Of course, that doesn't keep some people from embracing a particular set of dogma in order to feel more comfortable and secure. They pay a huge price however. As you point out it is not so easy for those people to change "fundamental beliefs through thought and introspection."

And the Catholic Church has been most guilty of often embracing dogma rather than thoughtful reflection, and the results, as you point out, have been horrific.

Big Myk said...

To Anon: I have absolutely no disagreement with the proposition that the Catholic Church and other religious organizations have behaved very badly in the past and still behave badly. As anyone who knows me can attest, I have plenty of complaints about the Church.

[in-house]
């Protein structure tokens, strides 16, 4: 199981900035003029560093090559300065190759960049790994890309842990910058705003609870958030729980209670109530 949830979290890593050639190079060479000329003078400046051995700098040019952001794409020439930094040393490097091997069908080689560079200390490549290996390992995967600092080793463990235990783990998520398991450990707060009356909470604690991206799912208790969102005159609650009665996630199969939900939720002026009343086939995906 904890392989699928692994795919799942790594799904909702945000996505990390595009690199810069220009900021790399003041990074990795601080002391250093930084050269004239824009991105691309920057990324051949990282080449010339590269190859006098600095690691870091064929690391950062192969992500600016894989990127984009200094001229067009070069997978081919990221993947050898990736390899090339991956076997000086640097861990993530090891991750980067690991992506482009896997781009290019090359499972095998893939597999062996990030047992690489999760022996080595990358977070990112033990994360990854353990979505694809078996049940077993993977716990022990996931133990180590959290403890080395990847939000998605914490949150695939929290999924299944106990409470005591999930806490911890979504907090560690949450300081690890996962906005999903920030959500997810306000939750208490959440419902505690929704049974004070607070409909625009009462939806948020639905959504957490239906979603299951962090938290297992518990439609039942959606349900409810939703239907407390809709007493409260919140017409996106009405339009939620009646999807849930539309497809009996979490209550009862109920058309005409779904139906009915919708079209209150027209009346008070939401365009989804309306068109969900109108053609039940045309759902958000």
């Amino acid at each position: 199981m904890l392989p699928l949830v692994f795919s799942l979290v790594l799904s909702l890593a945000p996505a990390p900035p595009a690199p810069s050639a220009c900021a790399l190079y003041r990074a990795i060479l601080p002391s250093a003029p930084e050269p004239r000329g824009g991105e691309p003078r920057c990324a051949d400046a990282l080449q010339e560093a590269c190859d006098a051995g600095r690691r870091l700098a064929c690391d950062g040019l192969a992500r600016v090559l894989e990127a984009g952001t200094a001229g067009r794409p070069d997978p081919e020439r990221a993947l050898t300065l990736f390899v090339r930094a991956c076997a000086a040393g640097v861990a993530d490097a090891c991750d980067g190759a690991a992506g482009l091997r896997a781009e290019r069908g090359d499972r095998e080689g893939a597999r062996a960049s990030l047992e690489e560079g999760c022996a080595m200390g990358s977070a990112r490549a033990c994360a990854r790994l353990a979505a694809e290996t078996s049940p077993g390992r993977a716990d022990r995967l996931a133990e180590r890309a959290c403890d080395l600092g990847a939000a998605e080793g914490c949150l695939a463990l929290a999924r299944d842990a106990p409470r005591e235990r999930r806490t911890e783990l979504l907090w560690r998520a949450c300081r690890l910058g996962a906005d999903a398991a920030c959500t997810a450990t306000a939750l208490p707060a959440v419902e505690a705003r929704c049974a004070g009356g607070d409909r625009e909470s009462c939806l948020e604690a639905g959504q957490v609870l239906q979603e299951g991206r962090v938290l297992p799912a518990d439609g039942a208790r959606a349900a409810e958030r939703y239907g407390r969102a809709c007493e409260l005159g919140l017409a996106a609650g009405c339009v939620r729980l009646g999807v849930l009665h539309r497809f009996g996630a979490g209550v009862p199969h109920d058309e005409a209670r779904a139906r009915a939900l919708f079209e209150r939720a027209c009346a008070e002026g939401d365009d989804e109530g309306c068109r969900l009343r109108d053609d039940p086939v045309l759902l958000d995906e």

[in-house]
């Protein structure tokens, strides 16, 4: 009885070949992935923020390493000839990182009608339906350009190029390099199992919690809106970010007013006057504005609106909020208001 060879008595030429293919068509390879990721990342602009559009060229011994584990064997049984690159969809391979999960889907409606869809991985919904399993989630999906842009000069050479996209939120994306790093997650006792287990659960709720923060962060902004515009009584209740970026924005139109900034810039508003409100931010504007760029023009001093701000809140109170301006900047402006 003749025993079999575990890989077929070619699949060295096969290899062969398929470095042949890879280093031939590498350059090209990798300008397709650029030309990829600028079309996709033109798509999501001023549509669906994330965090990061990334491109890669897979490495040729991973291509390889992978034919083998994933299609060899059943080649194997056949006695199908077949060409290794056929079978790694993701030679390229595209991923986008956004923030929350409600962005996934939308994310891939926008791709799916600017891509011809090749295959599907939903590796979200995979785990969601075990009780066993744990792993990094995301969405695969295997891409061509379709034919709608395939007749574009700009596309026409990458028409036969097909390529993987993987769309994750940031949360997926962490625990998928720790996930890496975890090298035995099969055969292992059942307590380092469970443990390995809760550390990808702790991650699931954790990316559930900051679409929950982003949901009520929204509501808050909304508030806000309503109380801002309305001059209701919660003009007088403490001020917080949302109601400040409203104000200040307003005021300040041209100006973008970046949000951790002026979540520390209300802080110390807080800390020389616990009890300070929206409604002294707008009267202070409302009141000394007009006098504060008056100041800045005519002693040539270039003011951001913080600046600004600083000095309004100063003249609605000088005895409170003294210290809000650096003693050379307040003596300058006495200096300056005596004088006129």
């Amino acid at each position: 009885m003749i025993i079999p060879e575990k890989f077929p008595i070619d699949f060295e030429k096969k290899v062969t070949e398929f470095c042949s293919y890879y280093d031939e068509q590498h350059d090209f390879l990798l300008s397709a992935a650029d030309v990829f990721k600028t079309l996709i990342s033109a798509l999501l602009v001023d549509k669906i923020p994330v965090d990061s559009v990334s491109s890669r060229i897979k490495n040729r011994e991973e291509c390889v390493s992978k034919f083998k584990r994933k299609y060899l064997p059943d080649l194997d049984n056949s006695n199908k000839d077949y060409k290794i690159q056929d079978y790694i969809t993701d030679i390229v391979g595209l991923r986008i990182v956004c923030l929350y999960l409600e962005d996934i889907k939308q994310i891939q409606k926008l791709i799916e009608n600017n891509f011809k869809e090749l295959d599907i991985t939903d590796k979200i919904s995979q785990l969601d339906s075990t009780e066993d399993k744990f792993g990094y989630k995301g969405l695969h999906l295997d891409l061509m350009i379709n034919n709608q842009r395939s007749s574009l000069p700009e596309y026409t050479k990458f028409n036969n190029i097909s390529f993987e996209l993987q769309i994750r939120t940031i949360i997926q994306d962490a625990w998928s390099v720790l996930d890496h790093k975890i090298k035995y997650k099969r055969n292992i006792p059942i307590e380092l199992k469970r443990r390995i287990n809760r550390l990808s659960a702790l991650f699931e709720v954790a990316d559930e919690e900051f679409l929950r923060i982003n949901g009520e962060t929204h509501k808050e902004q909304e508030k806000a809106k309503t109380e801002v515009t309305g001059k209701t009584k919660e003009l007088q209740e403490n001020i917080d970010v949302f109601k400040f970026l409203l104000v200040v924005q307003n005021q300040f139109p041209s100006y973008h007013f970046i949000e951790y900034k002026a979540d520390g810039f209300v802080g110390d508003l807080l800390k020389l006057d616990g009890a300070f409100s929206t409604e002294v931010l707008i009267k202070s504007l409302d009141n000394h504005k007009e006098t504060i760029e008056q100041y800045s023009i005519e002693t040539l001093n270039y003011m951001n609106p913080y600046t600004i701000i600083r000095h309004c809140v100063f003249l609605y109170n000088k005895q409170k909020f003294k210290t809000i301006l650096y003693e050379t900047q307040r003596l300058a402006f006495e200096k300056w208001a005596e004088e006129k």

Let me, however, just add to the discussion the thinking of my newest guru, James Carse, former long-term chair of the religion department at NYU. I've blogged about him before, so I will not long detain you.

Carse goes one step further than Karen Armstrong. He says that not only is belief not the main aspect of religion, it’s the very opposite of religion. Hence the name of his book: The Religious Case against Belief. He says that belief systems like communism or fascism are always short lived because they are closed systems which do not permit you to think "outside the box" (as he says, they tell you where to stop thinking), and once their invalidity is exposed, they are done.